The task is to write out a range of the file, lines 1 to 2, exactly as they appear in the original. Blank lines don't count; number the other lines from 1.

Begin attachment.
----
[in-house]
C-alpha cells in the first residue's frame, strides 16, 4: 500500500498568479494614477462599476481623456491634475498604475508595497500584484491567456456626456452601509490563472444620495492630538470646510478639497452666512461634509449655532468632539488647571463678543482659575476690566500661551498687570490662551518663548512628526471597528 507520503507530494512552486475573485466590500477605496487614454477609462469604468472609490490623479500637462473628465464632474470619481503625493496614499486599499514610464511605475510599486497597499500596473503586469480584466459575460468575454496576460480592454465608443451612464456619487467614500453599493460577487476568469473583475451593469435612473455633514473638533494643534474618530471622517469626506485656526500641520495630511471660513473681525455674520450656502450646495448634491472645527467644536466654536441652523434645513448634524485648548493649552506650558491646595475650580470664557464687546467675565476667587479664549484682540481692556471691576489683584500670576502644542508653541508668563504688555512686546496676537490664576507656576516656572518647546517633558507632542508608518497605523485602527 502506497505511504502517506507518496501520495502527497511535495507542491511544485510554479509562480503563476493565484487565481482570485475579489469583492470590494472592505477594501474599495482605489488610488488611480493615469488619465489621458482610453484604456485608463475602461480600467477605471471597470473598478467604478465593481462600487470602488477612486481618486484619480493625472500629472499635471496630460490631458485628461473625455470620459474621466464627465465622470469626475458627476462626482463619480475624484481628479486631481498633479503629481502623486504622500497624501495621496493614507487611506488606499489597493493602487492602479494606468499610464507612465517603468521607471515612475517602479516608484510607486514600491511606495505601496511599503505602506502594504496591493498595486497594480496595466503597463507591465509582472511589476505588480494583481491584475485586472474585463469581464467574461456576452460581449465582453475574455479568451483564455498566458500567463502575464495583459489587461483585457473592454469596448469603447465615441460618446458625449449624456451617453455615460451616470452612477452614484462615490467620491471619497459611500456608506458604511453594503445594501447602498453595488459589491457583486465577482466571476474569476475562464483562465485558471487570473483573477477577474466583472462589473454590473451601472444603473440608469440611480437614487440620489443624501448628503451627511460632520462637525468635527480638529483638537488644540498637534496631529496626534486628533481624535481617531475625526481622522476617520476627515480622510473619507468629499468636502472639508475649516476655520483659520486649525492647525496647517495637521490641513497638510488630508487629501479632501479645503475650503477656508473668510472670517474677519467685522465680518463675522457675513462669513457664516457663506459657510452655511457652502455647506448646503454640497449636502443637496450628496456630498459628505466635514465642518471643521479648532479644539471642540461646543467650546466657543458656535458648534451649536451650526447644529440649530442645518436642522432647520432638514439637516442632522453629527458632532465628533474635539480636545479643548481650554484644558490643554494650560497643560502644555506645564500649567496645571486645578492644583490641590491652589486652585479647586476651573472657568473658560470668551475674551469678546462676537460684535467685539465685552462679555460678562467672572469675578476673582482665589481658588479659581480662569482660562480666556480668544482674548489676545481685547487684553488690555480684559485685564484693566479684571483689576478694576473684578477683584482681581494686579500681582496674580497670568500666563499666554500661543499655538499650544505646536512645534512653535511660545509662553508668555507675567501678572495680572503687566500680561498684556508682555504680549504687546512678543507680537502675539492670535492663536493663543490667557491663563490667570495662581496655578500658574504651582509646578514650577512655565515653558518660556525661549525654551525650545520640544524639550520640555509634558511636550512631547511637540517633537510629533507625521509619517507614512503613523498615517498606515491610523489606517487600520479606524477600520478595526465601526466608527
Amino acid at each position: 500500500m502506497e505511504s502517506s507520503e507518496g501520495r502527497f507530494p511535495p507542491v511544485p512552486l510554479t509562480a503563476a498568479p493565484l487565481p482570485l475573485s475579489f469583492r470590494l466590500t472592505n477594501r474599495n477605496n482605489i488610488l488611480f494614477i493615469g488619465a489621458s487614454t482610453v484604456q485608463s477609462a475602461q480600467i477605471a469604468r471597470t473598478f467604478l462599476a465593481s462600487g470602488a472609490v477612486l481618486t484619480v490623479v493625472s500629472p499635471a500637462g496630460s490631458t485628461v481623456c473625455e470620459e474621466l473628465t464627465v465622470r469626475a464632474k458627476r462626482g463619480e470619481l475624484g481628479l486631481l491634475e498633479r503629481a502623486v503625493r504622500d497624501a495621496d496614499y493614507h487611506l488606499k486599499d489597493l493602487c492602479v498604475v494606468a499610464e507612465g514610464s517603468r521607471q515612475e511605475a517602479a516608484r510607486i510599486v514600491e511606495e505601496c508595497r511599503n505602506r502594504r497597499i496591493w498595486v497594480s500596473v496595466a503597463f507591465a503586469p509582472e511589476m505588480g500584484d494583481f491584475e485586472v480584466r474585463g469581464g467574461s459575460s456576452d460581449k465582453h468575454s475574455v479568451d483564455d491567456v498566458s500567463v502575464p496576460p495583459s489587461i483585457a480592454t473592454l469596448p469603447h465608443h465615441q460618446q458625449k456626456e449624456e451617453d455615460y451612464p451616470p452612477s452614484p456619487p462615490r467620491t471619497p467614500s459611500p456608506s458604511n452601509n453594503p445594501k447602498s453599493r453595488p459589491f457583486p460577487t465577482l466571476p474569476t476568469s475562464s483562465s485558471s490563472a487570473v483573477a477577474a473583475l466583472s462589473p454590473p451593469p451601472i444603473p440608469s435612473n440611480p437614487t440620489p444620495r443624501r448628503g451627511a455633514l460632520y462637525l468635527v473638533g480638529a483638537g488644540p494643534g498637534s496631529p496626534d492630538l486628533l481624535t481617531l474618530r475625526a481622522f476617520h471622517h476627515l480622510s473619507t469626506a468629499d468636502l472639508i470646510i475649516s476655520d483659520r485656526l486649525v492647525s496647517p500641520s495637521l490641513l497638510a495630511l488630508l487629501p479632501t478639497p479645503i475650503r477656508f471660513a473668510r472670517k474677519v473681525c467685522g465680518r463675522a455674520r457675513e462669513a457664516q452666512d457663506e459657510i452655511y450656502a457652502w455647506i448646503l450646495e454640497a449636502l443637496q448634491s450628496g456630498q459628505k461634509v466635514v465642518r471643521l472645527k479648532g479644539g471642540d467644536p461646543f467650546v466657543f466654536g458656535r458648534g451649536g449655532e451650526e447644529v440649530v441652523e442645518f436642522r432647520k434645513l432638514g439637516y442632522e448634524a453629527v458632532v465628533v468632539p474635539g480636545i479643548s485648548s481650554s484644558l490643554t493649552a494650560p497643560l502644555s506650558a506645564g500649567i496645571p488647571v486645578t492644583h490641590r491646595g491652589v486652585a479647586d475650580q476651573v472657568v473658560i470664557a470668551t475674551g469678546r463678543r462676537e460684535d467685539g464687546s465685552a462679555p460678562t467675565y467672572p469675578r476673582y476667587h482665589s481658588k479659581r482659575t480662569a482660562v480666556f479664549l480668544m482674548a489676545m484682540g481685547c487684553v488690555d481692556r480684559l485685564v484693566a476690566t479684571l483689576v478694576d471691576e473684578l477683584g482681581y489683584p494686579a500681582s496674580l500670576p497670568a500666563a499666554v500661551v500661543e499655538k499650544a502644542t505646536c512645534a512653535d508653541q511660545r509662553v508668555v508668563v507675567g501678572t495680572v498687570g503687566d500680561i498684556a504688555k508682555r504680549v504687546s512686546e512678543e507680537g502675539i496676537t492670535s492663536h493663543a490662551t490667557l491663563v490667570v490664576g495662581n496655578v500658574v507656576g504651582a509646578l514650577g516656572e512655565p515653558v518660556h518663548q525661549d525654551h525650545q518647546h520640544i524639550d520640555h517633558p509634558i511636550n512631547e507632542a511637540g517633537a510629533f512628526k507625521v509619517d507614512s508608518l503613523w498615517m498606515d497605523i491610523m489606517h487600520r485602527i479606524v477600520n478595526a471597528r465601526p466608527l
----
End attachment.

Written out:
[in-house]
C-alpha cells in the first residue's frame, strides 16, 4: 500500500498568479494614477462599476481623456491634475498604475508595497500584484491567456456626456452601509490563472444620495492630538470646510478639497452666512461634509449655532468632539488647571463678543482659575476690566500661551498687570490662551518663548512628526471597528 507520503507530494512552486475573485466590500477605496487614454477609462469604468472609490490623479500637462473628465464632474470619481503625493496614499486599499514610464511605475510599486497597499500596473503586469480584466459575460468575454496576460480592454465608443451612464456619487467614500453599493460577487476568469473583475451593469435612473455633514473638533494643534474618530471622517469626506485656526500641520495630511471660513473681525455674520450656502450646495448634491472645527467644536466654536441652523434645513448634524485648548493649552506650558491646595475650580470664557464687546467675565476667587479664549484682540481692556471691576489683584500670576502644542508653541508668563504688555512686546496676537490664576507656576516656572518647546517633558507632542508608518497605523485602527 502506497505511504502517506507518496501520495502527497511535495507542491511544485510554479509562480503563476493565484487565481482570485475579489469583492470590494472592505477594501474599495482605489488610488488611480493615469488619465489621458482610453484604456485608463475602461480600467477605471471597470473598478467604478465593481462600487470602488477612486481618486484619480493625472500629472499635471496630460490631458485628461473625455470620459474621466464627465465622470469626475458627476462626482463619480475624484481628479486631481498633479503629481502623486504622500497624501495621496493614507487611506488606499489597493493602487492602479494606468499610464507612465517603468521607471515612475517602479516608484510607486514600491511606495505601496511599503505602506502594504496591493498595486497594480496595466503597463507591465509582472511589476505588480494583481491584475485586472474585463469581464467574461456576452460581449465582453475574455479568451483564455498566458500567463502575464495583459489587461483585457473592454469596448469603447465615441460618446458625449449624456451617453455615460451616470452612477452614484462615490467620491471619497459611500456608506458604511453594503445594501447602498453595488459589491457583486465577482466571476474569476475562464483562465485558471487570473483573477477577474466583472462589473454590473451601472444603473440608469440611480437614487440620489443624501448628503451627511460632520462637525468635527480638529483638537488644540498637534496631529496626534486628533481624535481617531475625526481622522476617520476627515480622510473619507468629499468636502472639508475649516476655520483659520486649525492647525496647517495637521490641513497638510488630508487629501479632501479645503475650503477656508473668510472670517474677519467685522465680518463675522457675513462669513457664516457663506459657510452655511457652502455647506448646503454640497449636502443637496450628496456630498459628505466635514465642518471643521479648532479644539471642540461646543467650546466657543458656535458648534451649536451650526447644529440649530442645518436642522432647520432638514439637516442632522453629527458632532465628533474635539480636545479643548481650554484644558490643554494650560497643560502644555506645564500649567496645571486645578492644583490641590491652589486652585479647586476651573472657568473658560470668551475674551469678546462676537460684535467685539465685552462679555460678562467672572469675578476673582482665589481658588479659581480662569482660562480666556480668544482674548489676545481685547487684553488690555480684559485685564484693566479684571483689576478694576473684578477683584482681581494686579500681582496674580497670568500666563499666554500661543499655538499650544505646536512645534512653535511660545509662553508668555507675567501678572495680572503687566500680561498684556508682555504680549504687546512678543507680537502675539492670535492663536493663543490667557491663563490667570495662581496655578500658574504651582509646578514650577512655565515653558518660556525661549525654551525650545520640544524639550520640555509634558511636550512631547511637540517633537510629533507625521509619517507614512503613523498615517498606515491610523489606517487600520479606524477600520478595526465601526466608527